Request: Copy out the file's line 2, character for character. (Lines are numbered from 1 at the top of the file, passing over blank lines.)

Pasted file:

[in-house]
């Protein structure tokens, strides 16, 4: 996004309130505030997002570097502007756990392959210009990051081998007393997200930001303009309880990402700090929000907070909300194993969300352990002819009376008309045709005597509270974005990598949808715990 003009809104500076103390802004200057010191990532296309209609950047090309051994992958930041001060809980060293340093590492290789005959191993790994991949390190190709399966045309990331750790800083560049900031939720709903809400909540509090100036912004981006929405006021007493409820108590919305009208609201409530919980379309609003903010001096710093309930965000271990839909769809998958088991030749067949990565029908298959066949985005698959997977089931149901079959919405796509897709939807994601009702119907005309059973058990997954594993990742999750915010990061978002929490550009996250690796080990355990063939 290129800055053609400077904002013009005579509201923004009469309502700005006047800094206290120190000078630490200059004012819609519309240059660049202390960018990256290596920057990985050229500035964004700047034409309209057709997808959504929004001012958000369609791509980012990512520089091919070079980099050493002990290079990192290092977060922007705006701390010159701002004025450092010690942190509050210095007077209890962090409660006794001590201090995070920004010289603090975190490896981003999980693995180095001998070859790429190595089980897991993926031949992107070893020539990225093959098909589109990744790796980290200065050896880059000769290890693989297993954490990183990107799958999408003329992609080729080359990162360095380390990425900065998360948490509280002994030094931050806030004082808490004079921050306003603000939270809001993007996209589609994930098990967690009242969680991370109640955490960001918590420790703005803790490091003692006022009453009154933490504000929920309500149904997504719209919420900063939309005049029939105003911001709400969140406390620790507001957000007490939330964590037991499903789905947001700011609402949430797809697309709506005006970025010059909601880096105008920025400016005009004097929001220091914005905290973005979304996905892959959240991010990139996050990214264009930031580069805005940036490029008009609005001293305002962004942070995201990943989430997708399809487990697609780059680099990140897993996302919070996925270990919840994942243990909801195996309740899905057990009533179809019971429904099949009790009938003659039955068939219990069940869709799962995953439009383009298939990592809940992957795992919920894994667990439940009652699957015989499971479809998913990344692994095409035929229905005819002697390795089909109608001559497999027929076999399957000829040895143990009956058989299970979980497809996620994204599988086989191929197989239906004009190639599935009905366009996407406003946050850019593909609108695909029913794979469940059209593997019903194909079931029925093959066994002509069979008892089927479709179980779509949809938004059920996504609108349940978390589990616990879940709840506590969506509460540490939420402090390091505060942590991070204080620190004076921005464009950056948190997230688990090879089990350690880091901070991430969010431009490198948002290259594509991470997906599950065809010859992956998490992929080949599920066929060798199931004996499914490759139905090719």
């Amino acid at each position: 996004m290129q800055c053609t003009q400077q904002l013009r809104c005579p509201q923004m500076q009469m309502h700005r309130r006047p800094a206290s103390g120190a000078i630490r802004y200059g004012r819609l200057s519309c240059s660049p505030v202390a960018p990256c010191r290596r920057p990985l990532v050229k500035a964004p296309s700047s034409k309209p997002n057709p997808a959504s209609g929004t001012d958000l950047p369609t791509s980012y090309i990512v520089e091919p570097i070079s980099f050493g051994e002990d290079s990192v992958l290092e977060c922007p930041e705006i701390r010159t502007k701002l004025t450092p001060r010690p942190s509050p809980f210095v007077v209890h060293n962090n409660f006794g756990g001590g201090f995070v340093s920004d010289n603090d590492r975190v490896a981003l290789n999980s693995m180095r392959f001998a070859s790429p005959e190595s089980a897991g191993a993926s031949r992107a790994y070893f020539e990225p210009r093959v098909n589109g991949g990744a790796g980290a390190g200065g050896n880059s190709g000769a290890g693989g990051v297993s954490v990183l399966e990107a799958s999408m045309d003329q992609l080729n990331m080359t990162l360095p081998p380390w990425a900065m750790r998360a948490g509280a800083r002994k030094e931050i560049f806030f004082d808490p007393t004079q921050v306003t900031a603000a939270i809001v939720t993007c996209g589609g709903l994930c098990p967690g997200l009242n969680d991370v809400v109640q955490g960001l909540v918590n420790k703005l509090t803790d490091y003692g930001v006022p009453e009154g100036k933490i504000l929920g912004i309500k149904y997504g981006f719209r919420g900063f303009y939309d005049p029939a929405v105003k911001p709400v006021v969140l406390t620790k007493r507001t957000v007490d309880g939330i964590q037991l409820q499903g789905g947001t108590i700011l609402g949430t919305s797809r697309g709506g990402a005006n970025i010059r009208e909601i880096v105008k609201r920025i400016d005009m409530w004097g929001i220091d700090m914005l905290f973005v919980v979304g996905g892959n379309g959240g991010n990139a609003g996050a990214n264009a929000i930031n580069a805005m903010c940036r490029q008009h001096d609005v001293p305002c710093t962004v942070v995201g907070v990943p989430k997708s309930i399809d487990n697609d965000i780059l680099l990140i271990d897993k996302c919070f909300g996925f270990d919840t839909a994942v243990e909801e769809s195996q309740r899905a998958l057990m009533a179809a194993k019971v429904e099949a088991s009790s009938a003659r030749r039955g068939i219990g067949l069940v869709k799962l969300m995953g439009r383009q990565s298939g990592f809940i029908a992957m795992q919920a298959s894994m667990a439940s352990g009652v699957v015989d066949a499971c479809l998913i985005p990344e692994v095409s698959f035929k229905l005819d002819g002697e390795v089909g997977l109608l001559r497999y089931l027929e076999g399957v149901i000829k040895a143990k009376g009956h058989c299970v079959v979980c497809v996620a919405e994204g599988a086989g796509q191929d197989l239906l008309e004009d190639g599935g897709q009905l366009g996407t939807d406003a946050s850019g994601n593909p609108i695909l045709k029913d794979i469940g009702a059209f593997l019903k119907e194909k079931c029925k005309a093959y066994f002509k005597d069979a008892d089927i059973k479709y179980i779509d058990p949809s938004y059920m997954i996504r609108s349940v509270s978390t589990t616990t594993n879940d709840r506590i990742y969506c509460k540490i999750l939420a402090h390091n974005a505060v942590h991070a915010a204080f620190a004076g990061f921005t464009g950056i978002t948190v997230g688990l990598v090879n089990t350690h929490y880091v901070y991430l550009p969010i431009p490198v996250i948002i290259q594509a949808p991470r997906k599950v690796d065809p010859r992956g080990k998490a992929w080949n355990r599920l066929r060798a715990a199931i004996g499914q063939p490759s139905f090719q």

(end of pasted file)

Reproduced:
């Protein structure tokens, strides 16, 4: 996004309130505030997002570097502007756990392959210009990051081998007393997200930001303009309880990402700090929000907070909300194993969300352990002819009376008309045709005597509270974005990598949808715990 003009809104500076103390802004200057010191990532296309209609950047090309051994992958930041001060809980060293340093590492290789005959191993790994991949390190190709399966045309990331750790800083560049900031939720709903809400909540509090100036912004981006929405006021007493409820108590919305009208609201409530919980379309609003903010001096710093309930965000271990839909769809998958088991030749067949990565029908298959066949985005698959997977089931149901079959919405796509897709939807994601009702119907005309059973058990997954594993990742999750915010990061978002929490550009996250690796080990355990063939 290129800055053609400077904002013009005579509201923004009469309502700005006047800094206290120190000078630490200059004012819609519309240059660049202390960018990256290596920057990985050229500035964004700047034409309209057709997808959504929004001012958000369609791509980012990512520089091919070079980099050493002990290079990192290092977060922007705006701390010159701002004025450092010690942190509050210095007077209890962090409660006794001590201090995070920004010289603090975190490896981003999980693995180095001998070859790429190595089980897991993926031949992107070893020539990225093959098909589109990744790796980290200065050896880059000769290890693989297993954490990183990107799958999408003329992609080729080359990162360095380390990425900065998360948490509280002994030094931050806030004082808490004079921050306003603000939270809001993007996209589609994930098990967690009242969680991370109640955490960001918590420790703005803790490091003692006022009453009154933490504000929920309500149904997504719209919420900063939309005049029939105003911001709400969140406390620790507001957000007490939330964590037991499903789905947001700011609402949430797809697309709506005006970025010059909601880096105008920025400016005009004097929001220091914005905290973005979304996905892959959240991010990139996050990214264009930031580069805005940036490029008009609005001293305002962004942070995201990943989430997708399809487990697609780059680099990140897993996302919070996925270990919840994942243990909801195996309740899905057990009533179809019971429904099949009790009938003659039955068939219990069940869709799962995953439009383009298939990592809940992957795992919920894994667990439940009652699957015989499971479809998913990344692994095409035929229905005819002697390795089909109608001559497999027929076999399957000829040895143990009956058989299970979980497809996620994204599988086989191929197989239906004009190639599935009905366009996407406003946050850019593909609108695909029913794979469940059209593997019903194909079931029925093959066994002509069979008892089927479709179980779509949809938004059920996504609108349940978390589990616990879940709840506590969506509460540490939420402090390091505060942590991070204080620190004076921005464009950056948190997230688990090879089990350690880091901070991430969010431009490198948002290259594509991470997906599950065809010859992956998490992929080949599920066929060798199931004996499914490759139905090719």